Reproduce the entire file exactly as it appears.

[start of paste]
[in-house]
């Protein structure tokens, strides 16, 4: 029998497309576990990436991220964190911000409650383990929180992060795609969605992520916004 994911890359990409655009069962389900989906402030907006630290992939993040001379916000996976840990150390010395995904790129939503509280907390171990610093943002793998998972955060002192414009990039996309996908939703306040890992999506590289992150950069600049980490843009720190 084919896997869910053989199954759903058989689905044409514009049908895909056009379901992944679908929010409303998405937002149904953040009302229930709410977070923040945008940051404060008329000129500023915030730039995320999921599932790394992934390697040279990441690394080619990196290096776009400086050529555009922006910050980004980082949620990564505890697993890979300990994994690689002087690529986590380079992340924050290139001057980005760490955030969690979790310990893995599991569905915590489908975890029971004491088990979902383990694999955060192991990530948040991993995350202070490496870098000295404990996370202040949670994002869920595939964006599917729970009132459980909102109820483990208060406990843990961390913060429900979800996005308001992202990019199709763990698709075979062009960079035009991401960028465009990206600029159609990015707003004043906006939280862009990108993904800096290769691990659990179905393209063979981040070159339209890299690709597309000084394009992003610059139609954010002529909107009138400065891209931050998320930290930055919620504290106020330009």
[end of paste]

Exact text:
[in-house]
């Protein structure tokens, strides 16, 4: 029998497309576990990436991220964190911000409650383990929180992060795609969605992520916004 994911890359990409655009069962389900989906402030907006630290992939993040001379916000996976840990150390010395995904790129939503509280907390171990610093943002793998998972955060002192414009990039996309996908939703306040890992999506590289992150950069600049980490843009720190 084919896997869910053989199954759903058989689905044409514009049908895909056009379901992944679908929010409303998405937002149904953040009302229930709410977070923040945008940051404060008329000129500023915030730039995320999921599932790394992934390697040279990441690394080619990196290096776009400086050529555009922006910050980004980082949620990564505890697993890979300990994994690689002087690529986590380079992340924050290139001057980005760490955030969690979790310990893995599991569905915590489908975890029971004491088990979902383990694999955060192991990530948040991993995350202070490496870098000295404990996370202040949670994002869920595939964006599917729970009132459980909102109820483990208060406990843990961390913060429900979800996005308001992202990019199709763990698709075979062009960079035009991401960028465009990206600029159609990015707003004043906006939280862009990108993904800096290769691990659990179905393209063979981040070159339209890299690709597309000084394009992003610059139609954010002529909107009138400065891209931050998320930290930055919620504290106020330009």